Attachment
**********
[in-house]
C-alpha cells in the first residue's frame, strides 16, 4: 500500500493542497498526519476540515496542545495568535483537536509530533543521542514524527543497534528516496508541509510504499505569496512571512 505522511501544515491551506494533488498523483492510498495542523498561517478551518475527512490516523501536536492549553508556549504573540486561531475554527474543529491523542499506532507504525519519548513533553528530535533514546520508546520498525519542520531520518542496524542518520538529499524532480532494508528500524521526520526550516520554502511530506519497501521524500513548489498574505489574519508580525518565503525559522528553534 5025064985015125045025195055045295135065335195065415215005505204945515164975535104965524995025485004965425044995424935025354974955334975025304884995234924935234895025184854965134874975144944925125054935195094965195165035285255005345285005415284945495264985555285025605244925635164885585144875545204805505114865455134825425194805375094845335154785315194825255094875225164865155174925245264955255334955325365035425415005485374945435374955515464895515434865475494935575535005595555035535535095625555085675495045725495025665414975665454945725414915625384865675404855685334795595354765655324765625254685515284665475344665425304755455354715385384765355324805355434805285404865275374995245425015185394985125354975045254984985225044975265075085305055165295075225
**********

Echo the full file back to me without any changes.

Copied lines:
[in-house]
C-alpha cells in the first residue's frame, strides 16, 4: 500500500493542497498526519476540515496542545495568535483537536509530533543521542514524527543497534528516496508541509510504499505569496512571512 505522511501544515491551506494533488498523483492510498495542523498561517478551518475527512490516523501536536492549553508556549504573540486561531475554527474543529491523542499506532507504525519519548513533553528530535533514546520508546520498525519542520531520518542496524542518520538529499524532480532494508528500524521526520526550516520554502511530506519497501521524500513548489498574505489574519508580525518565503525559522528553534 5025064985015125045025195055045295135065335195065415215005505204945515164975535104965524995025485004965425044995424935025354974955334975025304884995234924935234895025184854965134874975144944925125054935195094965195165035285255005345285005415284945495264985555285025605244925635164885585144875545204805505114865455134825425194805375094845335154785315194825255094875225164865155174925245264955255334955325365035425415005485374945435374955515464895515434865475494935575535005595555035535535095625555085675495045725495025665414975665454945725414915625384865675404855685334795595354765655324765625254685515284665475344665425304755455354715385384765355324805355434805285404865275374995245425015185394985125354975045254984985225044975265075085305055165295075225